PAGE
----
Oral history of British science
Edwards, David (Dai) (Part 13 of 13). An Oral History of British Science.
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Computer Software; Electronics
Interviewee's home, Preston
Edwards, David B.G., 1928- (speaker, male)
Lean, Thomas (speaker, male)
Part 13: Remarks on Tom Kilburn never owning a personal computer. Comments on impact of personal computer on teaching and structural similarities of personal computer with early machines. [04:15] Comments on change in university environment: continuity of university computer development team and Ferranti being the reason for MU numbered names, meaning that later developments by JG, IW and SF not known as MU numbered computers, [08:30] work of Cliff Jones and formal logic, an RRE machine built using formal logic. [10:40] Comments on changes in research over his career: increased preparation and planning involved, fundamental importance of continuing to check circuits with an oscilloscope or sampling techniques. Comments on changes in emphasis over his career: speed, MU5 design for software development, relationships between engineers and software developers. [17:00] Remarks on changes in engineering mindset as computer builders have become computer users. Story about FCW's concept of having ideas in the bath when doing consultancy work, to avoid problems of ownership of ideas. Comments on retirement in 1988: becoming emeritus professor, honorary fellow, having less involvement with department, continuing to meet with TK and Hamish Sutherland [HS] for lunch, [22:40], Baby 50th anniversary lecture. Remarks on receiving a DSc from University of Glamorgan, medal of honour for early computing work from University of Manchester and award from BCS. Remarks on moves to Preston and Cat forth, his wife's new jobs at the Royal Preston Hospital and Blackpool Hospital, birth of twin daughters in 1993. [25:55] Remarks on deaths of DM, IW, TK, HS, favourite aunt, DG, HK, Brian Napper, Dick Vogle, PH, Harold Hankin, in a short period of time. Comments on children: daughter Helen's university and legal career, twin daughters GCSE's and favourable school reports, family keeping him active. Stories about Helen's preparation for a maths exam, choice of classics at Cambridge University, subsequent legal career, including a job at Great Ormond Street Hospital. [33:15] Comments on relations between his children: twins visiting elder daughter Anne in the US, son Huw living in Henley on Thames. Remarks on children inheriting his good eyesight. Comments on being pleased with children all being bright and with their occupations. [37:10] Remarks on importance of a job that you enjoy. [38:00] Comments on his developing DIY skills in his retirement, appeal of practical activity, using a computer to solve problems with his wife's parents arrangements, difficulty dealing with people over the telephone. [42:00] Remarks on building and useful activity being a feature of his life. Remarks on travelling, comparison with his children's travels. Remarks on feelings about awards: University of Glamorgan award being satisfying as his father worked in one of its predecessor organisations; University of Manchester award not reflecting his whole career. [46:00] Comments on: his contribution to development of Manchester computers; Manchester's wide ranging contribution to development of computing more widely, compared to narrower focus of the NPL; value of service provided by Manchester computers to the University, managed by TK before computer board service developed in 1970 under GB. [50:45] Comments on key contributions of Manchester computers: working random access memory; index registers, or B-tubes; backing store; virtual memory. Comments on minor hardware contributions and software contributions with reference to TB's work on Autocode. [53:35] Comments of the treatment of Manchester computer history: not happy with many books; attention given to Bletchley Park and ENIAC; Jack Copeland's work over-stressing connections to Von-Neumann proposals; extent of MN's influence. Remarks on never seeing a copy of 'First Draft of a Report on EDSAC' and only later encountering Moore School reports; [56:45] Remarks on rebuilding of Baby computer: interested in building of Babbage machine; supplied circuit diagrams and occasional input with TK; difficulties using CRT; component supply. [59:30] Comments on interview: interested in social aspect of interview, enjoyed sessions, structure. Remarks on photographs and documents.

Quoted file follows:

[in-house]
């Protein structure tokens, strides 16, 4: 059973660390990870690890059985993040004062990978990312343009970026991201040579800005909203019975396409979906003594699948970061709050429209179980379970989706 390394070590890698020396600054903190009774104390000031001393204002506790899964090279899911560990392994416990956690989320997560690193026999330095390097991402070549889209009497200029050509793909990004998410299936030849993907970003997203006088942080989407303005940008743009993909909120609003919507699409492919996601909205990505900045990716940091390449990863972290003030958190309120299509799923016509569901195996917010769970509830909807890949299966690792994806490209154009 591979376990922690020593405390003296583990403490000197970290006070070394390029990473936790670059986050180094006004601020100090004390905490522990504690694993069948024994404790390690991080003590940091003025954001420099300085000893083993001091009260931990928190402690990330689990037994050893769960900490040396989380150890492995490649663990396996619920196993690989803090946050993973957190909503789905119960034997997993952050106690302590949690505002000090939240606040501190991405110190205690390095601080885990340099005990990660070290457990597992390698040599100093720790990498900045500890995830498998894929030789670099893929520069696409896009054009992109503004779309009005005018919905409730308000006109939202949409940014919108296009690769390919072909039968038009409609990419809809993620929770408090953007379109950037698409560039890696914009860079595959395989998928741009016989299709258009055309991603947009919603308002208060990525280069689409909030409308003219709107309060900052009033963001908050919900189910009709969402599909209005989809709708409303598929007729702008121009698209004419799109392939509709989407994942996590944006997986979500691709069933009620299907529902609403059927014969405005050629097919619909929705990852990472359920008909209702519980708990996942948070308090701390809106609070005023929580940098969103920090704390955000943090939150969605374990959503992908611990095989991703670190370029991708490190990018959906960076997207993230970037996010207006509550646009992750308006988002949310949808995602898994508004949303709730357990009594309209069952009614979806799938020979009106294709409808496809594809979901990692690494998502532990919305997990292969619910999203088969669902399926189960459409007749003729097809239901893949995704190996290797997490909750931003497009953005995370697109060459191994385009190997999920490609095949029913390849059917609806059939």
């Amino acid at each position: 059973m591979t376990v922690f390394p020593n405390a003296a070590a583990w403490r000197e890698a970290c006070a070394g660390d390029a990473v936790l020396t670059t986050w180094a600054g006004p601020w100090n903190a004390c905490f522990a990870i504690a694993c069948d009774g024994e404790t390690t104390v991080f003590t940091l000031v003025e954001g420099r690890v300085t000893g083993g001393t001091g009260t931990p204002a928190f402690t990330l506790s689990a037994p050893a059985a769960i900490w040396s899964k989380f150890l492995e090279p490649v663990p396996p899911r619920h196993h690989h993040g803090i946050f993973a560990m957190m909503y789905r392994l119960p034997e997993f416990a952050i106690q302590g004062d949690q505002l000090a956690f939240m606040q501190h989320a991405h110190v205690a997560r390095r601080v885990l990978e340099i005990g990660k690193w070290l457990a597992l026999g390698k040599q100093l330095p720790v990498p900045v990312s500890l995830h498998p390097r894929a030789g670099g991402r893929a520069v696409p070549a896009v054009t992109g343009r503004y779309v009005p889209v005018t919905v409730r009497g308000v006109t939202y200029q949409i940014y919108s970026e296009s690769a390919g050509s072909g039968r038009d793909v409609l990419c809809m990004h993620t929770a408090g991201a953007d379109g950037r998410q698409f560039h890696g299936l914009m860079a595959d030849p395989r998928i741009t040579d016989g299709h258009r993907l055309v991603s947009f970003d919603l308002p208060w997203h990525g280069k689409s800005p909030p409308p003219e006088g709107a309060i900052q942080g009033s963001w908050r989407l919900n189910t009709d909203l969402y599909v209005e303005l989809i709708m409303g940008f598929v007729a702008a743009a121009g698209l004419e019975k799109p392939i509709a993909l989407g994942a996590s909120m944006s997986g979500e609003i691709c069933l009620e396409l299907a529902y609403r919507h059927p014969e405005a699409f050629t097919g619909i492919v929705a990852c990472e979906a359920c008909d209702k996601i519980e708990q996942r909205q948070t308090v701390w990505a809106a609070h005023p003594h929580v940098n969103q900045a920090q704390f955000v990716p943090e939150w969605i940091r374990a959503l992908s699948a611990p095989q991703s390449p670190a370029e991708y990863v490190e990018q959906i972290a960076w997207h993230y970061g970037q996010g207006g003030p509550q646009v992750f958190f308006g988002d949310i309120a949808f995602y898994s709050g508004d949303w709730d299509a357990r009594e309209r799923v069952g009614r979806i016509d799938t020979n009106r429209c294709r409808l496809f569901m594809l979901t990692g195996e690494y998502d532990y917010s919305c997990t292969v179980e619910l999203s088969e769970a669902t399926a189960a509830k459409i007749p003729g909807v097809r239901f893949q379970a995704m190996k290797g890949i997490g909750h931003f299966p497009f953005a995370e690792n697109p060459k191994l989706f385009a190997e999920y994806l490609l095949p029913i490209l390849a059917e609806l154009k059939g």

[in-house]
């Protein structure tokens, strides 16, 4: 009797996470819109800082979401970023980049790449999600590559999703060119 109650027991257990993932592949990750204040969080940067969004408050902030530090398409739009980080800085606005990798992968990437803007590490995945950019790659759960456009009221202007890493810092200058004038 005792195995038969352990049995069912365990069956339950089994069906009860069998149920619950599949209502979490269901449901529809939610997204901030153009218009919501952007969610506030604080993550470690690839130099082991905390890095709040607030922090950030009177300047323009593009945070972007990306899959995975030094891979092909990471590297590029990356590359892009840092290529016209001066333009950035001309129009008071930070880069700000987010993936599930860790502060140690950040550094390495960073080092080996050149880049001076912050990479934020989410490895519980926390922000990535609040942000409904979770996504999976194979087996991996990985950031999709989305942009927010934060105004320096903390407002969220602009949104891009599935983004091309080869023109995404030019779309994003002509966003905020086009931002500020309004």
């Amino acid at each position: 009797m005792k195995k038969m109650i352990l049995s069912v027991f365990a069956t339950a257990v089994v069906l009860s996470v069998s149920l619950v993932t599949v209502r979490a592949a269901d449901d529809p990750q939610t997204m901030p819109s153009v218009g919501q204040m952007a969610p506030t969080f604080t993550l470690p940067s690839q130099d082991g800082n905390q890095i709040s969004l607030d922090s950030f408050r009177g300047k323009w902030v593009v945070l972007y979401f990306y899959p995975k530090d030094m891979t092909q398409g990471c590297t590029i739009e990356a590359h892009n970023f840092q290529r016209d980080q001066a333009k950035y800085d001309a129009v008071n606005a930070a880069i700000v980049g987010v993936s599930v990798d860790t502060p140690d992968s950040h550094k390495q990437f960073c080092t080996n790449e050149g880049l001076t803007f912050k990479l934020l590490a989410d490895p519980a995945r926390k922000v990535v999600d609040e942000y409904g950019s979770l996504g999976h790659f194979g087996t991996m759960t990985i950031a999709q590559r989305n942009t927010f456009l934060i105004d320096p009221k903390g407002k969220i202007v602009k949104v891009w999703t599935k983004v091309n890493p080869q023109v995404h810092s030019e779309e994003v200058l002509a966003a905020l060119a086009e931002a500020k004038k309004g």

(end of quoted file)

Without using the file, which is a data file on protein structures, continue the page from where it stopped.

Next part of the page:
Interview with computer scientist and electrical engineer David (Dai) Edwards.